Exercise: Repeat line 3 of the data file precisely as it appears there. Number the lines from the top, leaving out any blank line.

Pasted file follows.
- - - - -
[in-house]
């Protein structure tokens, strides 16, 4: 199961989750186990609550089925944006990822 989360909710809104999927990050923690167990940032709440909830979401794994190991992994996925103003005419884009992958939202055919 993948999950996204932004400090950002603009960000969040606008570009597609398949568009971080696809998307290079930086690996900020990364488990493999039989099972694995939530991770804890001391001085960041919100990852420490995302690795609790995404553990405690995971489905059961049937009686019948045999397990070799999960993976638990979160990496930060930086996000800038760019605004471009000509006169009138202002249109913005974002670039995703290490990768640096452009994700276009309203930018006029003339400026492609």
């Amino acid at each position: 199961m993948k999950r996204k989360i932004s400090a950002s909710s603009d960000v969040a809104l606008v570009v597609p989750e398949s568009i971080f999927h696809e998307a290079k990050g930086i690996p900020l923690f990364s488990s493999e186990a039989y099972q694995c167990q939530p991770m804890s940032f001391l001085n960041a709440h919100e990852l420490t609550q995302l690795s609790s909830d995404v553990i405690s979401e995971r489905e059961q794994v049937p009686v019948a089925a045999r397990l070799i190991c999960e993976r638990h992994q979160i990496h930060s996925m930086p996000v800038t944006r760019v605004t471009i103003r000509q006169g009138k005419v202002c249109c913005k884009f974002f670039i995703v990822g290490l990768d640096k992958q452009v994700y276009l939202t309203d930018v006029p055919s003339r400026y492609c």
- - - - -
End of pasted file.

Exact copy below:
């Amino acid at each position: 199961m993948k999950r996204k989360i932004s400090a950002s909710s603009d960000v969040a809104l606008v570009v597609p989750e398949s568009i971080f999927h696809e998307a290079k990050g930086i690996p900020l923690f990364s488990s493999e186990a039989y099972q694995c167990q939530p991770m804890s940032f001391l001085n960041a709440h919100e990852l420490t609550q995302l690795s609790s909830d995404v553990i405690s979401e995971r489905e059961q794994v049937p009686v019948a089925a045999r397990l070799i190991c999960e993976r638990h992994q979160i990496h930060s996925m930086p996000v800038t944006r760019v605004t471009i103003r000509q006169g009138k005419v202002c249109c913005k884009f974002f670039i995703v990822g290490l990768d640096k992958q452009v994700y276009l939202t309203d930018v006029p055919s003339r400026y492609c």